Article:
So, when I would walk backstage, if I saw a brown M&M in that bowl ... well, I would line-check the entire production. Guaranteed you're going to arrive at a technical error. They didn't read the contract. Guaranteed you'd run into a problem. Sometimes it would threaten to just destroy the whole show. Something like, literally, life-threatening.
Clever, right? No wonder the band was so pissed off when a venue failed!
After Roth’s late-’90s clarification, the M&M test took on a new resonance for those in the know: it shifted from a sign of imperiousness to one of ingenuity and clear-headedness. Over the years, in fact, it has become a favorite anecdote of self-help (and self-help-adjacent) books, cited in the likes of Decisive: How to Make Better Choices in Life and Work, The Up Side of Down: Why Failing Well Is the Key to Success, and The Winning Mindset.
Both the original and updated versions of the story are instantly intriguing, even outlandish, in their own ways, so you can see why “remove all the brown M&Ms” has become the most well-known example of things pop stars put in their riders. It’s likely, in fact, that for many casual music fans, the legend of those candies has served as their introduction to the very existence of riders. It even gets special attention on the Smoking Gun website’s repository of band contract riders riders, which is probably the largest collection of such documents.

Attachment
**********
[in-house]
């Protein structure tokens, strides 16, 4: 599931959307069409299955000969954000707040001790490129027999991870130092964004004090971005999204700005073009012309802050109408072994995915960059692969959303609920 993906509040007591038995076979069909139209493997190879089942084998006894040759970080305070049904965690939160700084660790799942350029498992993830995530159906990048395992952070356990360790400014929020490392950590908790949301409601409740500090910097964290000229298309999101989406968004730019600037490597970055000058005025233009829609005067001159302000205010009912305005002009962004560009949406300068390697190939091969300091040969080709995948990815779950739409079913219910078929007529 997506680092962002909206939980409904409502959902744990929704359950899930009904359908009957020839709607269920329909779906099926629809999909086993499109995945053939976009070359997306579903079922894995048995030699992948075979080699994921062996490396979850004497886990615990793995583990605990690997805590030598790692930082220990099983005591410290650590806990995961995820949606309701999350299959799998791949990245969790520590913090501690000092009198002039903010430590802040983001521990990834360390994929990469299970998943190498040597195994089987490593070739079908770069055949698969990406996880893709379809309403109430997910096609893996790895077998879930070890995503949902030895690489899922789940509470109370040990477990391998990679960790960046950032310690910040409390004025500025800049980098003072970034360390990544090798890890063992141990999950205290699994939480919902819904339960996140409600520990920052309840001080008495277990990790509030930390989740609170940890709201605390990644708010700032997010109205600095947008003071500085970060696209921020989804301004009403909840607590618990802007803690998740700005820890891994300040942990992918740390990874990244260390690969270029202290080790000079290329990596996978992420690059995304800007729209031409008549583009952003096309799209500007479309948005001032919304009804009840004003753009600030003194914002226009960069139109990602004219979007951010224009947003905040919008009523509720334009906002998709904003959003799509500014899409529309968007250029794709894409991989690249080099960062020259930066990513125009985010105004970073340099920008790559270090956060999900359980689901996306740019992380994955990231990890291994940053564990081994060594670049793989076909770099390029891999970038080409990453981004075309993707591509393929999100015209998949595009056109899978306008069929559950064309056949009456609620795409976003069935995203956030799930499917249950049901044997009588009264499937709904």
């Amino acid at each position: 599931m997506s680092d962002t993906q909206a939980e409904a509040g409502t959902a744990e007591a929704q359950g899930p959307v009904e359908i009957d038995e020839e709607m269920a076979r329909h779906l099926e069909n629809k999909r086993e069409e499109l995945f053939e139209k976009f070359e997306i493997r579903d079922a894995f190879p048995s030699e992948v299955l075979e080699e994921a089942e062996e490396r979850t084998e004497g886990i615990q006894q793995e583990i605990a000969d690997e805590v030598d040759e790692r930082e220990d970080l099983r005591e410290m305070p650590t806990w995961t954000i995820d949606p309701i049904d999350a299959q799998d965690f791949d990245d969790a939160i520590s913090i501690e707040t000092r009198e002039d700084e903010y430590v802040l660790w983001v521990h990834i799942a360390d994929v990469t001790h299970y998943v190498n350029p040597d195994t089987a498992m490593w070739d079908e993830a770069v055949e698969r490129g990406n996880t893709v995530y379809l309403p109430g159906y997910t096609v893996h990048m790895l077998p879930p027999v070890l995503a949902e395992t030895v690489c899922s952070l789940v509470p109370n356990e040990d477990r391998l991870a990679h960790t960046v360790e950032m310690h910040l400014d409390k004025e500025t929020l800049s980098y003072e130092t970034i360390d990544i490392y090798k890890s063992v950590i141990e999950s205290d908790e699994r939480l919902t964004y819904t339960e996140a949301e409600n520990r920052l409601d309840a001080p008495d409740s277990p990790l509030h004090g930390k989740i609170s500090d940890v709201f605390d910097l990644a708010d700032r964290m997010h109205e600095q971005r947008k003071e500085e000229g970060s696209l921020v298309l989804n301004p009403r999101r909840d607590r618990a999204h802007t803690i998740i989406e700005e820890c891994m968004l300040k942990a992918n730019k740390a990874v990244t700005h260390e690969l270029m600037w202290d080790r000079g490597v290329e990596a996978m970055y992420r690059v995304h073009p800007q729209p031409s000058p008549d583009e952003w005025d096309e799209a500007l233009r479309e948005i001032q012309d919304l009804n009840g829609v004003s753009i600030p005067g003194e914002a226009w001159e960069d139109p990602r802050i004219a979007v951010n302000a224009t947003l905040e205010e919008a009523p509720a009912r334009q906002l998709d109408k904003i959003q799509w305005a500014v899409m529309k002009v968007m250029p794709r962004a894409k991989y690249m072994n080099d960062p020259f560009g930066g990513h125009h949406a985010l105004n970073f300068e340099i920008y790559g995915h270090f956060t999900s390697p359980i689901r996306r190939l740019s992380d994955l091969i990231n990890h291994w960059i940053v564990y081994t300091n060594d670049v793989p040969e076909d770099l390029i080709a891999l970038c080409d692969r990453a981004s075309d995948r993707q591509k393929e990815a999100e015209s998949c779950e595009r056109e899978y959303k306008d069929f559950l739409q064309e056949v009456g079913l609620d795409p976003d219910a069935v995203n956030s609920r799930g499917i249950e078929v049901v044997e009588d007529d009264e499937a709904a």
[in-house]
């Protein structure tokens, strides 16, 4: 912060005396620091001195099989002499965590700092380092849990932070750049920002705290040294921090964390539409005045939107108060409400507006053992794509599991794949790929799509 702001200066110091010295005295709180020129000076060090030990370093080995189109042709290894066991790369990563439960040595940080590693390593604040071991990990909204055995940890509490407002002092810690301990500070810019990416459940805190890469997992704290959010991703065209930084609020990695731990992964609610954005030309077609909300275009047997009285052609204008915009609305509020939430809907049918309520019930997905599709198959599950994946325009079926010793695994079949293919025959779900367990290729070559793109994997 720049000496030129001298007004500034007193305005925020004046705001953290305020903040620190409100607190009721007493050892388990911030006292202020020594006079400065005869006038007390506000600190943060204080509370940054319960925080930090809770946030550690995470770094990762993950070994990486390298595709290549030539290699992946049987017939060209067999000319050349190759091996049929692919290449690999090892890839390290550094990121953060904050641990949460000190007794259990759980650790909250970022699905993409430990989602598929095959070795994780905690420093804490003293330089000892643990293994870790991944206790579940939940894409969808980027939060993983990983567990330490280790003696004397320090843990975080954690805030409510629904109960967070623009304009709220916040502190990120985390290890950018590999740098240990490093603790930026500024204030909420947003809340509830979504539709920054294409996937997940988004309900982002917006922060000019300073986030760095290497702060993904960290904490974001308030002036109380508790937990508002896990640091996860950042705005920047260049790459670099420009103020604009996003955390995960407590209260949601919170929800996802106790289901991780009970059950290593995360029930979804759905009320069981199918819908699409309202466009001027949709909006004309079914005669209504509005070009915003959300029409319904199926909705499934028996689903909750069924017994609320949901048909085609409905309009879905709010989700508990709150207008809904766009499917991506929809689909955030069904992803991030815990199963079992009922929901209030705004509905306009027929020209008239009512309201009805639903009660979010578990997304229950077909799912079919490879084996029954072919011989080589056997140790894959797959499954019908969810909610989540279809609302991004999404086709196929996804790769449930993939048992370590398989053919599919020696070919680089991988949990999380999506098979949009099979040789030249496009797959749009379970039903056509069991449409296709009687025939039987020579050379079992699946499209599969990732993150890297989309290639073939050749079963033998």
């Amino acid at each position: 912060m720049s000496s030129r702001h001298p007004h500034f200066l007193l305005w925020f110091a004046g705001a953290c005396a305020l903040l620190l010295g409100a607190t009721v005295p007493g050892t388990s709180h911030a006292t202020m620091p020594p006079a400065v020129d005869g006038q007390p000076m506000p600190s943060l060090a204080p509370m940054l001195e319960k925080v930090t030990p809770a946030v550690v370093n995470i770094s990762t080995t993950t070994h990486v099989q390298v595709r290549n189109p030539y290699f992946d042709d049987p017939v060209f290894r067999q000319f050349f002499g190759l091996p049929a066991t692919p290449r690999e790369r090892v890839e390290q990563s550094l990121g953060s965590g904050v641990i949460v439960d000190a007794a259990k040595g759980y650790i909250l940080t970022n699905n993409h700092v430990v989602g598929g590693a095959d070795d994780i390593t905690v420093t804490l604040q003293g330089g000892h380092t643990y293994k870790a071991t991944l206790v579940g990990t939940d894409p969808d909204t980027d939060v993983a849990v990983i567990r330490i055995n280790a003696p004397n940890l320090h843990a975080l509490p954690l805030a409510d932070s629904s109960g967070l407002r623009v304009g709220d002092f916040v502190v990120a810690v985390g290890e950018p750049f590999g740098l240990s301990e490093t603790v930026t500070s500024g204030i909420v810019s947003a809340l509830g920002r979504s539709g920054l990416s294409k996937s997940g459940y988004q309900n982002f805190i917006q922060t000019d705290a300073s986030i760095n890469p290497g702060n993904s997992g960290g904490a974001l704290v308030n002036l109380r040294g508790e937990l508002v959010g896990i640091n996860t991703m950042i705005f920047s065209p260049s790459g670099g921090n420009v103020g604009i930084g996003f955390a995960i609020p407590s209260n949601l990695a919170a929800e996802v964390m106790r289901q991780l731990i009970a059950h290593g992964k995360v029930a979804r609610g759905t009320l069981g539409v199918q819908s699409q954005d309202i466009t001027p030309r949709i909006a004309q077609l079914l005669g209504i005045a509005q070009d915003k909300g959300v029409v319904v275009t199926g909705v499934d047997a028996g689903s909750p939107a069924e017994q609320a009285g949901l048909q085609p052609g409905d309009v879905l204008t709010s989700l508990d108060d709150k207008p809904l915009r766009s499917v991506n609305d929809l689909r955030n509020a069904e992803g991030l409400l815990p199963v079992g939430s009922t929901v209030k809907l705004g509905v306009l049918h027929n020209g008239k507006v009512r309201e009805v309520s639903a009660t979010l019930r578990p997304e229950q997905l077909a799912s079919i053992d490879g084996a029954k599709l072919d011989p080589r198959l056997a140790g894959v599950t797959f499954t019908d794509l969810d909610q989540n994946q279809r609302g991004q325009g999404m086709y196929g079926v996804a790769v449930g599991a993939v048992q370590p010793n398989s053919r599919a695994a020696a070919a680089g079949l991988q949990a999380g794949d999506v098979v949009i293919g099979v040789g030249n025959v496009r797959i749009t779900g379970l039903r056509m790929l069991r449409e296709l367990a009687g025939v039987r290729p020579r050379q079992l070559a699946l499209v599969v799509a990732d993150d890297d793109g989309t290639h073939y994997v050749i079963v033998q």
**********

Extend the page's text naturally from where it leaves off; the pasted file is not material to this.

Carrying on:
I began this post thinking I’d do an overview of food-related concert riders, with Van Halen as an entry point. But the more I dug into the brown M&Ms story, the more questions I had about David Lee Roth’s “real” explanation for the line item.
The Curious Case of the Brown M&Ms has already been revised once in the public narrative, but it’s time for another reevaluation.
Here’s the earliest article I could find that mentioned pop stars’ contract riders:
That’s the Calgary Herald, June 22, 1974. The upshot is that bands like Crosby, Stills, Nash and Young are out-of-control jerks, as evidenced by their contract riders. “Neil Young always wants Baby Duck wine, perfectly cooled in a bucket,” the promoters grumbled to the newspaper. Young also demanded steaks and pen and paper, and the band stipulated that the four members would ride in two limousines from the airport.
Within two years, this sort of story was a small but growing trend in music journalism. The Tampa Tribune had a multipage article about it in 1975 (Heineken, Budweiser, and buffets of Chinese or Italian food for The Eagles; Budweiser, Michelob, and assorted fruit for Alice Cooper). In 1976, the Associated Press was on the case (peanut butter for Aerosmith; lime Gatorade and hot vegetarian meals for Peter Frampton), and so was the Bloomington, Illinois Pantagraph, which ran a full-page of analysis, thousands of words, on Joni Mitchell’s contract rider (two limos, two bottles of Blue Nun wine, Seven-Up, Coke, cheese and sandwiches, hot hors d'oeuvres).
It’s not hard to understand the reason for this growing attention to the nuances of these contracts during this period: pop music was blowing up, with ever-larger crowds and record sales as Baby Boomers entered adulthood, their cultural clout increasing alongside their personal budgets. Rock music’s stadium era had begun in 1965, when the Beatles played at Shea Stadium and by the late 1970s, more and more bands were touring extensively, in major venues. When more than 5,000 people attended an Aerosmith concert in Iowa in 1977, the promoter hailed it as part of a nationwide trend of big acts drawing big crowds.